The doors at the far end of the sanctuary opened, and a priestess strode in. She was garbed in silvery gray, and strident blue. An alb around her shoulders was stitched with ancient symbols, and a scintillating collection of white-tipped tails of the red merfox. A clay jug, painted with blue symbols, was in her hands.

            "Silence," she ordered in a stern, commanding voice.

            The man and wife stopped bickering. The bards looked up. The girl fidgeted with her bruised kneecap, and her disheveled hair.

            Set me free of this guilt... please...

            Water poured from the jug, into the central vat of the altar. And then the priestess withdrew one of the three orange day-lilies that were tucked into her bun of graying auburn hair. It dropped gracefully upon the fountain as the last drops fell, and it began to pool into the lower vats that circled the altar's pinnacle. Light from the Qurystals was reflected in the dripping fountain.

            They watched, in quiet observance.

            "You may now toss your offerings into the altar."

            The mutt barked enthusiastically.

            From their seats, each member of the prayer group tossed a single crownlet. Glints of brown and silver metal pieces flew towards. The southerners had been generous, throwing silver. And the nickel and copper pieces of the humble townspeople, fell dimly beside them. Even Johm threw a copper crownlet, its hollow center puddling over as it gently sank.

            Last to soar, a generous and shining crownlet of quartz was thrown from the eunuch's hand. It severed the stem of the flower, and rolled along the water to the edge of the vat, where it slipped down into a lower bowl, of the limestone sepulcher. The engravings upon the coin had been etched with diamond on the rim of the crown's form.

            The Qurystal flickered its pale blue light, and then took on a rich, purple hue that matched the quartz.

            The priestess paced around the altar, counting under her breath. She made sure to count precisely where each coin had landed, and in which it had first fallen.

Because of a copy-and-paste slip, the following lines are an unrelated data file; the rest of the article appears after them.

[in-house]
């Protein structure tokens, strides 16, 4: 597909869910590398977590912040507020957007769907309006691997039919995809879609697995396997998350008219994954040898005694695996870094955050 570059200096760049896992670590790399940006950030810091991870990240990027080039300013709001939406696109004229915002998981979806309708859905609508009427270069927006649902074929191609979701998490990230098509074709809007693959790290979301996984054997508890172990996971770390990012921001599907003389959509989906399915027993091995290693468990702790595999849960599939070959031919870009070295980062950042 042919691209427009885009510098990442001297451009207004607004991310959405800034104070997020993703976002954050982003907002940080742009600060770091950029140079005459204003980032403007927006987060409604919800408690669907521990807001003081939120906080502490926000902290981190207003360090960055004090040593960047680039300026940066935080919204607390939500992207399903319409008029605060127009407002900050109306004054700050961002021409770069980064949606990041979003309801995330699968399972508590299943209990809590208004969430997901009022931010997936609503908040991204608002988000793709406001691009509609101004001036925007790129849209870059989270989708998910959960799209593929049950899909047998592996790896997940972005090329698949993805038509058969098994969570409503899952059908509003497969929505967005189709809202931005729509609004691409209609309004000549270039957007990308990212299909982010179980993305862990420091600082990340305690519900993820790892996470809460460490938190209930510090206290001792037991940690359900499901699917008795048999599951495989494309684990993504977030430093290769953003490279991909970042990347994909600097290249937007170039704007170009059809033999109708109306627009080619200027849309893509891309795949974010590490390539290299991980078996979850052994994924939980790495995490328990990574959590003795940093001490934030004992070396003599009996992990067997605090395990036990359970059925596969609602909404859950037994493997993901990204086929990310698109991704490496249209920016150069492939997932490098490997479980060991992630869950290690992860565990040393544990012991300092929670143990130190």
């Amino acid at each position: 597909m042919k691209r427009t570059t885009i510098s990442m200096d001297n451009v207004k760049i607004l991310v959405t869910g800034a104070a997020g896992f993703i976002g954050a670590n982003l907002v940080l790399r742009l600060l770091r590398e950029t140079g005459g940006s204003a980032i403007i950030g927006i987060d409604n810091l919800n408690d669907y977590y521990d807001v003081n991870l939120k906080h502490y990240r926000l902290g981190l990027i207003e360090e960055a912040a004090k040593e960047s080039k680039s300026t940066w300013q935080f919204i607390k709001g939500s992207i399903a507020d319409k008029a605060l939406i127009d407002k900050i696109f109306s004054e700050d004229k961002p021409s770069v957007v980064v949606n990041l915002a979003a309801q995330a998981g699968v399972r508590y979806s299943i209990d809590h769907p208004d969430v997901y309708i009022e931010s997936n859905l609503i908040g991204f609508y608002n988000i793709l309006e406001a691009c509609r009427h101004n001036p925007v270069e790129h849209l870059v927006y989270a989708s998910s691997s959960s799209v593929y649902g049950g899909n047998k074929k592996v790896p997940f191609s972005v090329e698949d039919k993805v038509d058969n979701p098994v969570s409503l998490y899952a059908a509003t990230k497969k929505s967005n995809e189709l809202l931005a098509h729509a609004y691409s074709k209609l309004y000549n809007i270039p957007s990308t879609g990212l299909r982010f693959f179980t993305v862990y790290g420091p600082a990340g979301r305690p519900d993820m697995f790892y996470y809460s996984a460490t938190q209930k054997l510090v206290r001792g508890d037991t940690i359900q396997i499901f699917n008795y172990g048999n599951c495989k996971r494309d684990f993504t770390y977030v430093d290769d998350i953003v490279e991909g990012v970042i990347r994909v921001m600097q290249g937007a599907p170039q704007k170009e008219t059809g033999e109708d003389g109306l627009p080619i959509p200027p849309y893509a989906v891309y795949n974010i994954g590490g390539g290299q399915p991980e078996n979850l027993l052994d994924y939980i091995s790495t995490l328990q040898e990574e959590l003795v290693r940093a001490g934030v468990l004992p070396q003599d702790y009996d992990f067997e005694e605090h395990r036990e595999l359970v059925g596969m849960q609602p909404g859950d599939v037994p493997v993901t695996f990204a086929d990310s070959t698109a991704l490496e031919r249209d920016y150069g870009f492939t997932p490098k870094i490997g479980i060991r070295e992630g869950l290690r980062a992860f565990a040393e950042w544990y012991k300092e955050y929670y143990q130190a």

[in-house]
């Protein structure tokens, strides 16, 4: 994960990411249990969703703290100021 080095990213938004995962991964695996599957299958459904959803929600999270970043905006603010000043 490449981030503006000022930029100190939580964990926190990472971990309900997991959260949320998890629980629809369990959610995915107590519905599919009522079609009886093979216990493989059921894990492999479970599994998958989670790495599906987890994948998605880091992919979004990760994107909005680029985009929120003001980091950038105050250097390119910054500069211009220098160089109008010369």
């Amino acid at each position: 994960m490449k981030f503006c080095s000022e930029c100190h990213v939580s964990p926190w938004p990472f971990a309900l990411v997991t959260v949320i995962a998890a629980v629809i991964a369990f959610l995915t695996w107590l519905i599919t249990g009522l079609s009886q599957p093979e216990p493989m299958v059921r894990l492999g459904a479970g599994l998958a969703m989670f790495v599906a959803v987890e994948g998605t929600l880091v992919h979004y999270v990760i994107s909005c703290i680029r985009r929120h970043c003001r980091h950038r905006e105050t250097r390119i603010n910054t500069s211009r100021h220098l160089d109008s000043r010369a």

The dog growled again.

            And her tempered features creased into a frown, "I must consult the scriptures, before I make a reading of the crownlets. It is seldom that gold is thrown in this town, let alone quartz," her face turned red, "I know not its value!"

            Johm looked over at Eliash, May your generosity foretell great tidings. And mend my broken heart.

            Qurr! the eunuch's stomach knotted with regret. That was over a fifth of what the palace paid me!

            The priestess walked to the aisle of the entranceway, opposite the inner sanctums from whence she came. Then, the priestess came to a stop at a podium, overlooking the sanctuary's center. A drawer slid open, and she took out a scroll. She began to consult it, spreading it across the lectern.

            What have I done? the eunuch wondered, I don't even believe in the readings of the coins! Well, at least Johm does.

            All eyes were upon her, and stopped looking at the eunuch, who they thought must be daft to throw such a generous coinage amongst a minor prayer group. However, fortune, and misfortune, would be upon them all.

            The eyes of the priestess rolled into the back of her head. Black tears began to fall, as fluid obsidian, from the bags beneath them. And a terrible voice began to hiss prophetic words from her lips.

The End